When did you realize this is the person you wanted to spend the rest of your life with?
During Hurricane Irma last year, my house lost power for 4 days. Morgan, my roommate and bridesmaid, had to be at work for almost 48 hours straight. I grew up on the coast, so I know what hurricanes are capable of, even far inland. I also remember seeing my cousins’ houses after the Mother’s Day tornado here in Macon in 2008. Tyler lives in a second-story apartment. I lived at the time in a house on the side of a hill with a half-basement. Of the two, the house is far safer in the event of a tornado. But for the first time, I didn’t wanted to be in the safer place as much as I wanted to be wherever Tyler was. I would rather be in Tyler’s second-story apartment, knowing he was okay, but possibly being in more personal danger, than in my basement without him. And I knew that feeling wouldn’t change. I wanted to be wherever Tyler was for the rest of my life.

What is the most loyal / endearing / sacrificial thing your partner has done for you?
Last summer, Tyler and I went to visit his friends Colby (a groomsman) and Tina and their daughter Harper for the weekend. We all went to the Atlanta Zoo together, then Tyler and I planned to go downtown to the Georgia Aquarium and, after, to a Persian restaurant Tyler used to enjoy eating at when he attended Georgia Tech. I had a migraine that day, but my symptoms were different than usual so I didn’t realize it. I was exhausted. I had a terrible headache. I threw up three or four times throughout the day (always in a bathroom, thankfully). And Tyler was so incredibly patient and attentive. I felt so badly that our fun day together had turned into such a fiasco. I was quiet, hardly talking with his friends, who I hadn’t met since college. I kept having to sit down. The Advil I always carry with me wasn’t doing anything. Even Harper could tell something was wrong. She was only two, but she noticed I was hanging back and took my hand to lead me up to the glass at the panda exhibit. I didn’t want to ruin the day, so I said I felt okay to stay, then okay to go downtown. We braved the CNN Center crowds to get me a smoothie after I could only eat a couple of fries at Johnny Rockets at lunch. The moving sidewalk at the GA Aquarium gave me vertigo. I had to physically lean on Tyler to keep my upright while we waited to see the sea lion show. I was miserable, and sure I was making him miserable. Of course we didn’t even try to go to the Persian restaurant. The smell of my potato soup at dinner sent me running for the bathroom (and I barely made it). Tyler did not complain. Not once during the day. Not once since. He didn’t express any frustration with me or let me feel guilty. He spent the entire day focused on what I wanted and needed. He insisted that he only felt sorry that I felt so badly, and didn’t care if we went to the aquarium or his favorite restaurant or went home to Macon immediately. Anything to help me feel better. So even though it was a horrible, miserable time in a lot of ways, I have really good memories from that day, too.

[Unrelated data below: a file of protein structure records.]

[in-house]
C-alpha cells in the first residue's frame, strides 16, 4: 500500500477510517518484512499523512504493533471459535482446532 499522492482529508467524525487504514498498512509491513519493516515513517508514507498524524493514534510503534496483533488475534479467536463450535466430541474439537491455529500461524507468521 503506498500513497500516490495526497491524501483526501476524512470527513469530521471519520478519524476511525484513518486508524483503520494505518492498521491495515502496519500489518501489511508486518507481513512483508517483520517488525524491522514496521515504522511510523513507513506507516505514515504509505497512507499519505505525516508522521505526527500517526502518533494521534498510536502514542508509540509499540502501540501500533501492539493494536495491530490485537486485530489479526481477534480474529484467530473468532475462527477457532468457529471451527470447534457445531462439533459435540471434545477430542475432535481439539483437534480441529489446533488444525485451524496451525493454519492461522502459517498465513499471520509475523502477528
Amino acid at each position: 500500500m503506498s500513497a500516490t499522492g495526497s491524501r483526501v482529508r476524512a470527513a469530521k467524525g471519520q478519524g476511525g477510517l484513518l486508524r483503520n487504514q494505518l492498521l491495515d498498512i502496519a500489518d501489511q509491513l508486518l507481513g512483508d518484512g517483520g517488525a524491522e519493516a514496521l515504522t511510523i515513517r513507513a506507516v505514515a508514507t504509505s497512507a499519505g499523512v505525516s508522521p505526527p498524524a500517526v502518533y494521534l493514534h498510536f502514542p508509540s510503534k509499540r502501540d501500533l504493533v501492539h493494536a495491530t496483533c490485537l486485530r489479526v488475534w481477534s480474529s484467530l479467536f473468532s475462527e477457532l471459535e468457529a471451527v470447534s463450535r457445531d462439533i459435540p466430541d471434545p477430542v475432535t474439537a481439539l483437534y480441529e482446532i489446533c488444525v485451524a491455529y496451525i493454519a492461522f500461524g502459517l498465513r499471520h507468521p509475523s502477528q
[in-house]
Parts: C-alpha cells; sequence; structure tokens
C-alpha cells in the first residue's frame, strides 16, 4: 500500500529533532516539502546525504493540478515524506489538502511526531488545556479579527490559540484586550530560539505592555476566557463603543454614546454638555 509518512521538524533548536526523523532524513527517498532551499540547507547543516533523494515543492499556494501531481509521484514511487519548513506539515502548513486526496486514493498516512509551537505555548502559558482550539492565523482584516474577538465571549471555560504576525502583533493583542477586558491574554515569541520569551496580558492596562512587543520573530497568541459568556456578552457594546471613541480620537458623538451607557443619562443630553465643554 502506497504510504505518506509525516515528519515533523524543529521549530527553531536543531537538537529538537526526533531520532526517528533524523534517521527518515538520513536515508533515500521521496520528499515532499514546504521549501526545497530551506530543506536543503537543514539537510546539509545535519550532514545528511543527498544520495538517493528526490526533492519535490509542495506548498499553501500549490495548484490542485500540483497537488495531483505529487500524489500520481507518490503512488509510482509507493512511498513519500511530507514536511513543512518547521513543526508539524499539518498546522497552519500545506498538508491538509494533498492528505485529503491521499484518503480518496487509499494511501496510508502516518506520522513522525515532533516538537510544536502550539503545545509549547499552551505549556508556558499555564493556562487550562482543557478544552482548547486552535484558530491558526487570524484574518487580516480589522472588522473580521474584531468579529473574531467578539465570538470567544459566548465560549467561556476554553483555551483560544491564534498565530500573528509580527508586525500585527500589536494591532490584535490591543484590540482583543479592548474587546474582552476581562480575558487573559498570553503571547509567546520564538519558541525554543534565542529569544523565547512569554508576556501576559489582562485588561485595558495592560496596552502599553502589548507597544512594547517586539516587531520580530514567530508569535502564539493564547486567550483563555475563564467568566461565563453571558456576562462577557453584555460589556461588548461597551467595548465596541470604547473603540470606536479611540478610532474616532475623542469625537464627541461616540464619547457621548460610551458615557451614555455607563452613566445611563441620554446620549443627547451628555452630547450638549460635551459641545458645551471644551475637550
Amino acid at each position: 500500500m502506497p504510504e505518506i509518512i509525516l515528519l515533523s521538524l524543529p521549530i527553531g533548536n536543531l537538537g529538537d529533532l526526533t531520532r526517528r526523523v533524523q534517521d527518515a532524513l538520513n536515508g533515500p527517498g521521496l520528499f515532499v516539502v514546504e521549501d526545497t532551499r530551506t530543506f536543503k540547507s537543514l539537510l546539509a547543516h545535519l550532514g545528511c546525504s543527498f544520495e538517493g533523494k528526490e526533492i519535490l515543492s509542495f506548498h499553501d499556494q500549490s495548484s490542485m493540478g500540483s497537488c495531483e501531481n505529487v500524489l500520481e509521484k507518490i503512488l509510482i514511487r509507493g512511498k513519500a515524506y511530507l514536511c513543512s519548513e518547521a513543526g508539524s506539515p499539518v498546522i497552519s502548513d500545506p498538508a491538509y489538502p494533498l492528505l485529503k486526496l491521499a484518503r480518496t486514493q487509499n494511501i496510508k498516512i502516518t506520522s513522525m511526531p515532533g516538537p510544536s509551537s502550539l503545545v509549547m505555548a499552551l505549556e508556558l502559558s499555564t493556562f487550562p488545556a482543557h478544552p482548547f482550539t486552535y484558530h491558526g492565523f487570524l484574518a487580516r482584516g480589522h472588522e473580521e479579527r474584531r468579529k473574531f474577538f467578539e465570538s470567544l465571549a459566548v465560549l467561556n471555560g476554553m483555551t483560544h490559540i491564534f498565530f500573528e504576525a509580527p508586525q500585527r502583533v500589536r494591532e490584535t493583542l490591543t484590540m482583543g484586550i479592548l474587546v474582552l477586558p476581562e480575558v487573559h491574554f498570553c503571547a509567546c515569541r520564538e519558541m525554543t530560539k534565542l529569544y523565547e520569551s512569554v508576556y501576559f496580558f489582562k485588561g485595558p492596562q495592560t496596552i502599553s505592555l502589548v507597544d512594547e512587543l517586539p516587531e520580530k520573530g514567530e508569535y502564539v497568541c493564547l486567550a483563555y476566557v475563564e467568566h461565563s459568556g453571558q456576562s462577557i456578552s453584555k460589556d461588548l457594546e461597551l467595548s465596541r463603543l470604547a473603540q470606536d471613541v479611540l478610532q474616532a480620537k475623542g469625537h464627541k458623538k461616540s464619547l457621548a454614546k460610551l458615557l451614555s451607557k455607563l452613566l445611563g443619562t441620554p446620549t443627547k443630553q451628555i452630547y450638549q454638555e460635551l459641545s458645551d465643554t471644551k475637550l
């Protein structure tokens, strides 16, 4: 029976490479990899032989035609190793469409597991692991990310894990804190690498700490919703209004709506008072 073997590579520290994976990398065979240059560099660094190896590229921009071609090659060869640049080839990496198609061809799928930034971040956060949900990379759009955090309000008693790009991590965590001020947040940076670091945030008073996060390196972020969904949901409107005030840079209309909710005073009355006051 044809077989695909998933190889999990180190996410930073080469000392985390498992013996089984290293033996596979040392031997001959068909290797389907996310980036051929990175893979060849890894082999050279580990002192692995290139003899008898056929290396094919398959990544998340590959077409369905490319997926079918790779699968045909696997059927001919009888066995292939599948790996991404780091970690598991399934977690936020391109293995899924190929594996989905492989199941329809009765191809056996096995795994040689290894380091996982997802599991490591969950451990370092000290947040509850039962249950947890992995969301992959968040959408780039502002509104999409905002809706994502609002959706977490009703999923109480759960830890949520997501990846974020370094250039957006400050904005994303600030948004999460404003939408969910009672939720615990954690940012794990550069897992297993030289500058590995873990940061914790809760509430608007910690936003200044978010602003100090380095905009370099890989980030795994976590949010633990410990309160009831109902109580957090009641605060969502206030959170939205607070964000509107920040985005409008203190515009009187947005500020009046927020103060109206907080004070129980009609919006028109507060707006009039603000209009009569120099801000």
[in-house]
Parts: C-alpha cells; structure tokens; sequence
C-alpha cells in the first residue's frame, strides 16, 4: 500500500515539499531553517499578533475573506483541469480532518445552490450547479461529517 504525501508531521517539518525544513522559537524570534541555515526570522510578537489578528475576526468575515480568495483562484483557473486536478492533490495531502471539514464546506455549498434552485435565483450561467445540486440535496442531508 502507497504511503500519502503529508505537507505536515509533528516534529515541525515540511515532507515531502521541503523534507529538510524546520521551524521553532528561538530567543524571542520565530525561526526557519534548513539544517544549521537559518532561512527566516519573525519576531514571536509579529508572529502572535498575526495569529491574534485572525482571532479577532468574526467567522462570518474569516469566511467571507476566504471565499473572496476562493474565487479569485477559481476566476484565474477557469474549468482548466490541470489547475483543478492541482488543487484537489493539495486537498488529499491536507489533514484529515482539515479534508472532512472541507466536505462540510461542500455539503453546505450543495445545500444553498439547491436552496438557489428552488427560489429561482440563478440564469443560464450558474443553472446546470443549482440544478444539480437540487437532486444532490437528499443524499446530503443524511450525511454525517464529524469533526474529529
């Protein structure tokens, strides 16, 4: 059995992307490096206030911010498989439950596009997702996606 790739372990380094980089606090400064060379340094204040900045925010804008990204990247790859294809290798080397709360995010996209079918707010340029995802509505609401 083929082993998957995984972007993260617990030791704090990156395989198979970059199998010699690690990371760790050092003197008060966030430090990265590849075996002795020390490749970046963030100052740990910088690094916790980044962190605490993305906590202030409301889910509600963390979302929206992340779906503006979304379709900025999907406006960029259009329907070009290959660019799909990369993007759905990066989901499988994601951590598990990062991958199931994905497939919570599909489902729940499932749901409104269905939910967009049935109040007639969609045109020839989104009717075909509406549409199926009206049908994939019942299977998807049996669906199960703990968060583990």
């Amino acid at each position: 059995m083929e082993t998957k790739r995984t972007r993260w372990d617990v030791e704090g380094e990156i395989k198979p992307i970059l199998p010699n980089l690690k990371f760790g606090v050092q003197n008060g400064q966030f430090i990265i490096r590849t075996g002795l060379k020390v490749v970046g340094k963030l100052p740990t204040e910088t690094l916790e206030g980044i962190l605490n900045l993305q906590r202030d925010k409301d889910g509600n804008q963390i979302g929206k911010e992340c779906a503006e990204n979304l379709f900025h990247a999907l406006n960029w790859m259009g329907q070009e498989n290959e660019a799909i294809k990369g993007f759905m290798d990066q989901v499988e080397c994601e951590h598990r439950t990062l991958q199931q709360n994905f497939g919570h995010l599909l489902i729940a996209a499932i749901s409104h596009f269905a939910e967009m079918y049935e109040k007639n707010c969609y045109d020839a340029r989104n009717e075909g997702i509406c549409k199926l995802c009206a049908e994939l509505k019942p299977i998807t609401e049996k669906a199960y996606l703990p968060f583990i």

What do they do that drives you crazy?